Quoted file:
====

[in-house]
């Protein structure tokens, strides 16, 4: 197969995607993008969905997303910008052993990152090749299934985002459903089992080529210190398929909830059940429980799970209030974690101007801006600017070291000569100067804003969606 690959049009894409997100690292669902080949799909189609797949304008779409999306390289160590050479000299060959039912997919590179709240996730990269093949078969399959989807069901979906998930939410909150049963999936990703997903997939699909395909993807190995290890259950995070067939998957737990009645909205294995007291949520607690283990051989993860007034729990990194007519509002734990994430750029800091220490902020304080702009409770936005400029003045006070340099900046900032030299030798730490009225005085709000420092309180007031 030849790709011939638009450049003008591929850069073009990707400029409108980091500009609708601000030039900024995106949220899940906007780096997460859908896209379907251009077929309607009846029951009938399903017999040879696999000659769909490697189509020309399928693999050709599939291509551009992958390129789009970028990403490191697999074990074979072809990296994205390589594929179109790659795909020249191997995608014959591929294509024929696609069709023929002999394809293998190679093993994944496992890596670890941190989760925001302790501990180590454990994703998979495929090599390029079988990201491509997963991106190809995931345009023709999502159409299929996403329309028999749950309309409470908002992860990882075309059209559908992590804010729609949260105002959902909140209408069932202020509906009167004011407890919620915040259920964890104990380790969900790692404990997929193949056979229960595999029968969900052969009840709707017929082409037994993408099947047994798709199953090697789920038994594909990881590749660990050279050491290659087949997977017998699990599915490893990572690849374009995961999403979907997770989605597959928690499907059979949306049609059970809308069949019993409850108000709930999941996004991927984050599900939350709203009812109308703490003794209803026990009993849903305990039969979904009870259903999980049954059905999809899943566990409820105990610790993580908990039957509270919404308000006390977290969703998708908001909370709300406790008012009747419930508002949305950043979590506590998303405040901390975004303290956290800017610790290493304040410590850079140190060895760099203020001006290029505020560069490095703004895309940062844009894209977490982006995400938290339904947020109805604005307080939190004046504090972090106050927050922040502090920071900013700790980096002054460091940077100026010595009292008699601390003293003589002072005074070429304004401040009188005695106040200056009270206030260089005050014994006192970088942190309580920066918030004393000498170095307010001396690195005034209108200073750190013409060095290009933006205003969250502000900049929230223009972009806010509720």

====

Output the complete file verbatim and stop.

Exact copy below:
[in-house]
């Protein structure tokens, strides 16, 4: 197969995607993008969905997303910008052993990152090749299934985002459903089992080529210190398929909830059940429980799970209030974690101007801006600017070291000569100067804003969606 690959049009894409997100690292669902080949799909189609797949304008779409999306390289160590050479000299060959039912997919590179709240996730990269093949078969399959989807069901979906998930939410909150049963999936990703997903997939699909395909993807190995290890259950995070067939998957737990009645909205294995007291949520607690283990051989993860007034729990990194007519509002734990994430750029800091220490902020304080702009409770936005400029003045006070340099900046900032030299030798730490009225005085709000420092309180007031 030849790709011939638009450049003008591929850069073009990707400029409108980091500009609708601000030039900024995106949220899940906007780096997460859908896209379907251009077929309607009846029951009938399903017999040879696999000659769909490697189509020309399928693999050709599939291509551009992958390129789009970028990403490191697999074990074979072809990296994205390589594929179109790659795909020249191997995608014959591929294509024929696609069709023929002999394809293998190679093993994944496992890596670890941190989760925001302790501990180590454990994703998979495929090599390029079988990201491509997963991106190809995931345009023709999502159409299929996403329309028999749950309309409470908002992860990882075309059209559908992590804010729609949260105002959902909140209408069932202020509906009167004011407890919620915040259920964890104990380790969900790692404990997929193949056979229960595999029968969900052969009840709707017929082409037994993408099947047994798709199953090697789920038994594909990881590749660990050279050491290659087949997977017998699990599915490893990572690849374009995961999403979907997770989605597959928690499907059979949306049609059970809308069949019993409850108000709930999941996004991927984050599900939350709203009812109308703490003794209803026990009993849903305990039969979904009870259903999980049954059905999809899943566990409820105990610790993580908990039957509270919404308000006390977290969703998708908001909370709300406790008012009747419930508002949305950043979590506590998303405040901390975004303290956290800017610790290493304040410590850079140190060895760099203020001006290029505020560069490095703004895309940062844009894209977490982006995400938290339904947020109805604005307080939190004046504090972090106050927050922040502090920071900013700790980096002054460091940077100026010595009292008699601390003293003589002072005074070429304004401040009188005695106040200056009270206030260089005050014994006192970088942190309580920066918030004393000498170095307010001396690195005034209108200073750190013409060095290009933006205003969250502000900049929230223009972009806010509720």